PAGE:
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Posts Tagged ‘mechansim of systolic murmur in pulmonary arterial hypertension ?’

A short systolic murmur over pulmonary area (ie Left second inter coastal space ) is listed among 6 other auscultatory  feature  of pulmonary arterial hypertension.Though it is an accepted sign  many would question  the existence of such a murmur or its relevance in PHT.

Why does it occur  ?

Acoustics  principle  tells us whenever  velocity of blood  flow exceeds a critical point(Raynolds number*) in a specific anatomical territory , a  turbulent zone is created  and  a murmur could be generated .This is why many physiological situations like pregnancy, anemia, and some benign outflow murmurs occur.

 

In pulmonary hypertension , three things are thought to contribute for the murmur generation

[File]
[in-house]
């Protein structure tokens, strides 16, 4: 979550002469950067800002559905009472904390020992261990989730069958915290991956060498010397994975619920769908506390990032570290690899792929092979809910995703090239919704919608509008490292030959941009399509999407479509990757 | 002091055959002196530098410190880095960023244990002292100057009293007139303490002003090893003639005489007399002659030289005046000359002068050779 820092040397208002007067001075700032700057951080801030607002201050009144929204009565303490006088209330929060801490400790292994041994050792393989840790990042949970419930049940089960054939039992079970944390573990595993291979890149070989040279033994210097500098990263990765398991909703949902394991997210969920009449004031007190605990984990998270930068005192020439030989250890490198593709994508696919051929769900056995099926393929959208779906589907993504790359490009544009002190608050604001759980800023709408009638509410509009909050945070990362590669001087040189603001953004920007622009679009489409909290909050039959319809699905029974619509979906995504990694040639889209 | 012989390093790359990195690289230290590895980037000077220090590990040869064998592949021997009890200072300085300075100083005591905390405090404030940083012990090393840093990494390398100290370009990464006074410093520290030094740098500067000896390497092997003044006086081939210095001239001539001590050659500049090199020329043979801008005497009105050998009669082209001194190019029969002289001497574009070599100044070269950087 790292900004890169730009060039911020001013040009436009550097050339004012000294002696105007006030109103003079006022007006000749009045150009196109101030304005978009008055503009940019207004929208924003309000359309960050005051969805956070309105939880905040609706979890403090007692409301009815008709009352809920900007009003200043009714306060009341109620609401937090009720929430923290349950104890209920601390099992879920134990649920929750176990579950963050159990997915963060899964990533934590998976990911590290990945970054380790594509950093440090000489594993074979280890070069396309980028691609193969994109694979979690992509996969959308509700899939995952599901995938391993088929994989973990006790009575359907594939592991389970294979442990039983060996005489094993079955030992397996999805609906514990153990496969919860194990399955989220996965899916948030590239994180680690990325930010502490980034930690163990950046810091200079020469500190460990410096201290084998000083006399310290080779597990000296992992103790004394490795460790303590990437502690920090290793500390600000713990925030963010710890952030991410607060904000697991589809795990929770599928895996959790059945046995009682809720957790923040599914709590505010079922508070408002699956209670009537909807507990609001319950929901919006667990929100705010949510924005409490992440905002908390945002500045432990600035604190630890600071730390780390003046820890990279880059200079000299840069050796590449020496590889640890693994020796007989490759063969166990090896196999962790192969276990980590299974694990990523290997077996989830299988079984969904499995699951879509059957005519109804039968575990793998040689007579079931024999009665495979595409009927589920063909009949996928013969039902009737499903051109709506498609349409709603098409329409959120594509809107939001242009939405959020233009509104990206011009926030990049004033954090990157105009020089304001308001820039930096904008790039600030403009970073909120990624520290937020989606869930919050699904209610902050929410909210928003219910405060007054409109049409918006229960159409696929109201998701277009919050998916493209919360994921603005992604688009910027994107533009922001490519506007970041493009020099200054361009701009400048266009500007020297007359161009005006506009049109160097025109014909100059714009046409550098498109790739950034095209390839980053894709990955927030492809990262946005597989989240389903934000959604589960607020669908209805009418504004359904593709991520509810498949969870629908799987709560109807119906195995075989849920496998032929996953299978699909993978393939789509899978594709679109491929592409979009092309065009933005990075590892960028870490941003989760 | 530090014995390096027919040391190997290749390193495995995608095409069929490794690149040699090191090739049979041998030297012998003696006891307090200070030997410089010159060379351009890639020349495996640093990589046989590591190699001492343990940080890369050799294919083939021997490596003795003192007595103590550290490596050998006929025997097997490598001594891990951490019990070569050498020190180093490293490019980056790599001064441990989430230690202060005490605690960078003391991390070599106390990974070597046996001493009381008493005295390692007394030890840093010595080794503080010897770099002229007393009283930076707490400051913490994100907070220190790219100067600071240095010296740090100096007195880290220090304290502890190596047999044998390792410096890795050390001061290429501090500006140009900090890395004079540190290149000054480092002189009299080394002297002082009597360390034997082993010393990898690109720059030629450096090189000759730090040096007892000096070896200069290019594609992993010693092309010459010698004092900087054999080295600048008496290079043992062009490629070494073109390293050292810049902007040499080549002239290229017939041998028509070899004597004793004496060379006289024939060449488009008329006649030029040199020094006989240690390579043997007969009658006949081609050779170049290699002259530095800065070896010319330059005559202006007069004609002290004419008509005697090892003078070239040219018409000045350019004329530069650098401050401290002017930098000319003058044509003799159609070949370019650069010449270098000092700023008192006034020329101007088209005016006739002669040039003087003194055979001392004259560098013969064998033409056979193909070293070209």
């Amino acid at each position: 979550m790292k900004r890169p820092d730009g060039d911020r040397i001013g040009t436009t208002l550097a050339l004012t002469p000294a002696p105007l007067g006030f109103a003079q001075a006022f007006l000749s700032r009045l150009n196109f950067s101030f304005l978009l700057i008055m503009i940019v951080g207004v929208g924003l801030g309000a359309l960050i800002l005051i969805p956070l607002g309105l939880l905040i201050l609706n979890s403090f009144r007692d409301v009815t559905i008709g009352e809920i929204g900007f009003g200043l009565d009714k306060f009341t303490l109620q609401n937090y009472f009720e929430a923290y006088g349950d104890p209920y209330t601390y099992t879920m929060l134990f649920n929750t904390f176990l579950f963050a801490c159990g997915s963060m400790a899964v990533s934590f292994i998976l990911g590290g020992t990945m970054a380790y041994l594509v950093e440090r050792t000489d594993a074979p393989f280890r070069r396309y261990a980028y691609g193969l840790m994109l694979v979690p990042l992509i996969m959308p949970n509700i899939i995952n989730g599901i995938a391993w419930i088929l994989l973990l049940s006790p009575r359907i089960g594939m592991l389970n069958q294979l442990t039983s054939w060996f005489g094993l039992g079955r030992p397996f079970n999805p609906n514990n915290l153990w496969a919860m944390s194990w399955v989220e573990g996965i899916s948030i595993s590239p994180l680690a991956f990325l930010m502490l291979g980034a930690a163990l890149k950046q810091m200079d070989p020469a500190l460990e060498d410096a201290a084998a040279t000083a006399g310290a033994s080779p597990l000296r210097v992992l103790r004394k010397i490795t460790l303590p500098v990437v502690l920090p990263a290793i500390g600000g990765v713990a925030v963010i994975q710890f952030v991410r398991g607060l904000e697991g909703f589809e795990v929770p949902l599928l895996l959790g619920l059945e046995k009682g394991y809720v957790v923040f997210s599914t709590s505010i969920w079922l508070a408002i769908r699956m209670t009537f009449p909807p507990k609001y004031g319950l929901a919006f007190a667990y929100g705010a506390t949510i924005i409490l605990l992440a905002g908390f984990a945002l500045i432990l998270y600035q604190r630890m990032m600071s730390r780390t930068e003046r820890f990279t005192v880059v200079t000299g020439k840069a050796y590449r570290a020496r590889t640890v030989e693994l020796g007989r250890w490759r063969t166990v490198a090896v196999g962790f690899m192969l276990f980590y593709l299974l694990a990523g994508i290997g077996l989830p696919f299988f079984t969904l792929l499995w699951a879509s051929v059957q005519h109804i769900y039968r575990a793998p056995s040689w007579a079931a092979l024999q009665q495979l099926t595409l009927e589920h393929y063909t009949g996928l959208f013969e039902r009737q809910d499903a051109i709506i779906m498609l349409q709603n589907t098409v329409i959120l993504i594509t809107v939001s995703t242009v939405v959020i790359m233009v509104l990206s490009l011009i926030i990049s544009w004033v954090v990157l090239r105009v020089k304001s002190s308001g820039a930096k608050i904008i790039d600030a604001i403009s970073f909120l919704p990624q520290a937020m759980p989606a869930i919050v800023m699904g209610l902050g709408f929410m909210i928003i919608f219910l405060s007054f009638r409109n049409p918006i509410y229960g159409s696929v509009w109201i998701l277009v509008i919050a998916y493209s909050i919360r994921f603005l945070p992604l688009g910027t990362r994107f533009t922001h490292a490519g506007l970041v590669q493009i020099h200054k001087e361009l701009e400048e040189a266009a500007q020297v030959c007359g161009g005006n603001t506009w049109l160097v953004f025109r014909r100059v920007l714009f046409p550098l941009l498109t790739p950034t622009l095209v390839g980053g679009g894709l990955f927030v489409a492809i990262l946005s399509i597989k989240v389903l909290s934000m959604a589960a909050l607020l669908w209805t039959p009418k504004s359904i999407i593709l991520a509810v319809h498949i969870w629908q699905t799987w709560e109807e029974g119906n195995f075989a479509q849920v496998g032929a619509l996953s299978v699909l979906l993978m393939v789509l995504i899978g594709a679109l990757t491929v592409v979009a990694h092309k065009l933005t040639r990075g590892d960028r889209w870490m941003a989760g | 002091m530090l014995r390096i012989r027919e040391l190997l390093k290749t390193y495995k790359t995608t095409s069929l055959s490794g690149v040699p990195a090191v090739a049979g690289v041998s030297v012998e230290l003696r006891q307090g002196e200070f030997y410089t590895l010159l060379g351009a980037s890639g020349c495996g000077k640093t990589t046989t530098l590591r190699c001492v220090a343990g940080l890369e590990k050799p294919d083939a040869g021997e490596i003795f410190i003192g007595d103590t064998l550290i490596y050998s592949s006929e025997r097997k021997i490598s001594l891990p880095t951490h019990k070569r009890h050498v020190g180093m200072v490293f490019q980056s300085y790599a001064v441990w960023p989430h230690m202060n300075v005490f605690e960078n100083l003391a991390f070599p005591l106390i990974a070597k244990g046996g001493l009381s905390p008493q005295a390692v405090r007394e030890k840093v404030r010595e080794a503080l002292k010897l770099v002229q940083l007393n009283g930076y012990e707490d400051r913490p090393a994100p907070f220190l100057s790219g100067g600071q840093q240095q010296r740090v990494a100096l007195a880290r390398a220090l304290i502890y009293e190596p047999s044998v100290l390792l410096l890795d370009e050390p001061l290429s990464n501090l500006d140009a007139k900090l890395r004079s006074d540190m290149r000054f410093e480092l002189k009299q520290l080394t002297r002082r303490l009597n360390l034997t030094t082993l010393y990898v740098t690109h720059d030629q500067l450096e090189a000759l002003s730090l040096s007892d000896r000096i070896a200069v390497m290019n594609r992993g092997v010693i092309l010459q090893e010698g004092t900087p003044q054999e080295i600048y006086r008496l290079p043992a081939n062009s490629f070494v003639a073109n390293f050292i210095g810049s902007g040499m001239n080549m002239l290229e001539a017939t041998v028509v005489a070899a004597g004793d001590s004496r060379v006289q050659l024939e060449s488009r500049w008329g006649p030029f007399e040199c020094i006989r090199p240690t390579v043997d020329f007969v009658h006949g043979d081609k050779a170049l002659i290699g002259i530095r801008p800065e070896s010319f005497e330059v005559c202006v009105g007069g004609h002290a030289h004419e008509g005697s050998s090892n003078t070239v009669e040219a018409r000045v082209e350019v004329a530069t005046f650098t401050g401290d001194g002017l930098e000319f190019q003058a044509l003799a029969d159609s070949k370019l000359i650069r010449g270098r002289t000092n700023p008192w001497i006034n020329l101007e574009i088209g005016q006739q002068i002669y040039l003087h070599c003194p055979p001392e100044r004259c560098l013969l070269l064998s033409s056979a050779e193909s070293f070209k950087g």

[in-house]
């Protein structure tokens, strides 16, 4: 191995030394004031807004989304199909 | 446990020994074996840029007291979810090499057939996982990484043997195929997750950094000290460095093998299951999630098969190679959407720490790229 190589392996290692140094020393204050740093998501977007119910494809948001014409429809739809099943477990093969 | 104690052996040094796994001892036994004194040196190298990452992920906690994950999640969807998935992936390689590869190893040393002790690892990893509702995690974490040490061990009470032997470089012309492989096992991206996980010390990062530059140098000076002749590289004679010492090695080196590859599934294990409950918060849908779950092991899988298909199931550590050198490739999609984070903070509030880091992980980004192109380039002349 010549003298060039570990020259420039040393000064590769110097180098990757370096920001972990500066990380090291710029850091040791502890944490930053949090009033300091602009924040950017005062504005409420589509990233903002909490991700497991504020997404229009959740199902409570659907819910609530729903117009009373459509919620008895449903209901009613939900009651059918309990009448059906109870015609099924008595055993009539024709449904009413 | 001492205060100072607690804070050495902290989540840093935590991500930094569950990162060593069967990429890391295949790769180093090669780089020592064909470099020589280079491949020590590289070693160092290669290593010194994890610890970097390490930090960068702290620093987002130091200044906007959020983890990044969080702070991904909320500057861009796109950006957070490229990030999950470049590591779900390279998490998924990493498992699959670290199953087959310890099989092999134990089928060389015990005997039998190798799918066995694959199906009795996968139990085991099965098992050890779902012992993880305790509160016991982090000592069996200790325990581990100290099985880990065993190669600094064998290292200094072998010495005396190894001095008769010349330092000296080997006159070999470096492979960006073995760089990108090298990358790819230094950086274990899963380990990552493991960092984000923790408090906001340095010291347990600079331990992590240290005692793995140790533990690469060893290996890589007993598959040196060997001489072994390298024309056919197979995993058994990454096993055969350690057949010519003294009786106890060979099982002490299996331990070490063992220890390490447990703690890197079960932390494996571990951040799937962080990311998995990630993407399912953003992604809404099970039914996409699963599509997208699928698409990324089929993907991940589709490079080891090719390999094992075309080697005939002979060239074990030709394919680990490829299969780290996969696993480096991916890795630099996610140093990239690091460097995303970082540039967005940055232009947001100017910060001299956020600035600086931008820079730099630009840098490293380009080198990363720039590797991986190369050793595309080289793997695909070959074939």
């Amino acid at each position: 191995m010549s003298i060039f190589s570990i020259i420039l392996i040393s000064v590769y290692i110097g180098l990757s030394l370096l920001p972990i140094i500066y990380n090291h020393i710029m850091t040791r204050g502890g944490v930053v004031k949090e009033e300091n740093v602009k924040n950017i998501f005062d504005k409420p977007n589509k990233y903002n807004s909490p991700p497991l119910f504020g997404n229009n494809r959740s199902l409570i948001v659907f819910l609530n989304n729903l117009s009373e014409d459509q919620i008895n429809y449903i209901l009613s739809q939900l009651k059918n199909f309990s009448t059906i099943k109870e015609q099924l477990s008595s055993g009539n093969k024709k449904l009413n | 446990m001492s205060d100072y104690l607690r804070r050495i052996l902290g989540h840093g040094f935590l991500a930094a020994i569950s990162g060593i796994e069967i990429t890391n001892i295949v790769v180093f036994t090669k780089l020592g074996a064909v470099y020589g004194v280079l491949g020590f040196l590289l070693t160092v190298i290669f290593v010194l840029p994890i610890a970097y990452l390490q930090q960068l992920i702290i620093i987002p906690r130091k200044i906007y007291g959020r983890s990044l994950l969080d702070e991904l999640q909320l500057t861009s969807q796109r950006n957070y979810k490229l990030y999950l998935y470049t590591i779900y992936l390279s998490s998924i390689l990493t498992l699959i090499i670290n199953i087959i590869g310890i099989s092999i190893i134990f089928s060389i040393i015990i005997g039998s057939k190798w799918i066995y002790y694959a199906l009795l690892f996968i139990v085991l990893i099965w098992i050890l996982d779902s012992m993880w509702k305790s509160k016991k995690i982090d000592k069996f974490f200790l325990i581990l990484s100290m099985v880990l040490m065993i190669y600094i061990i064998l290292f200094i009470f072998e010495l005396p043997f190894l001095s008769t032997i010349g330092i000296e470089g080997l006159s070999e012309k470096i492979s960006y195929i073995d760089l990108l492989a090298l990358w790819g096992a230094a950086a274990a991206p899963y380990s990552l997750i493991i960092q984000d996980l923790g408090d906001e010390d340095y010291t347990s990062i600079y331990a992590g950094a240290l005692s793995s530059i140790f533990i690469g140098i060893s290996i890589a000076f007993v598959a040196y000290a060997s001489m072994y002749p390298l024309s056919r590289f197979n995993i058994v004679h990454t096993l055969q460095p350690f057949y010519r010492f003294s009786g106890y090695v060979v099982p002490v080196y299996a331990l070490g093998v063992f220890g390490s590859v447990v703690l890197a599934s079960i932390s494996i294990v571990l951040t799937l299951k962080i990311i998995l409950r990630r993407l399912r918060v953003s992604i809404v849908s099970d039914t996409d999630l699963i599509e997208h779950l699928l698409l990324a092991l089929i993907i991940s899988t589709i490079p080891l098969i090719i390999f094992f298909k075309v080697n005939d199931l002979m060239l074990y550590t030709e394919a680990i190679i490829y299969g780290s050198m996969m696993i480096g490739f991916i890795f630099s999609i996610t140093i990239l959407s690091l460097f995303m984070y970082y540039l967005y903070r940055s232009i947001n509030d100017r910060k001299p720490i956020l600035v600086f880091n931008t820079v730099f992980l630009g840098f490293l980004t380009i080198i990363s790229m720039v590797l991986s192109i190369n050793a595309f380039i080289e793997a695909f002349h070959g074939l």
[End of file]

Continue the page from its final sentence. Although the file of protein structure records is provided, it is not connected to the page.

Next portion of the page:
1. Dilated pulmonary artery  promotes Raynauld turbulence
  2. Increased flow velocity (This is correlated with pulmonary artery acceleration time in Doppler)
  3. RV contractility  (A normally functioning   RV is required to generate the murmur .Once RV dysfunction sets the  murmur of pulmonary hypertension usually disappear , of course a TR murmur may appear and confuse the picture )

Reference

* Reynolds number is a way to predict under ideal conditions when turbulence will occur. The equation for Reynolds number is:

Reynolds number(Where v = mean velocity, D = vessel diameter, ρ = blood density, and η = blood viscosity )

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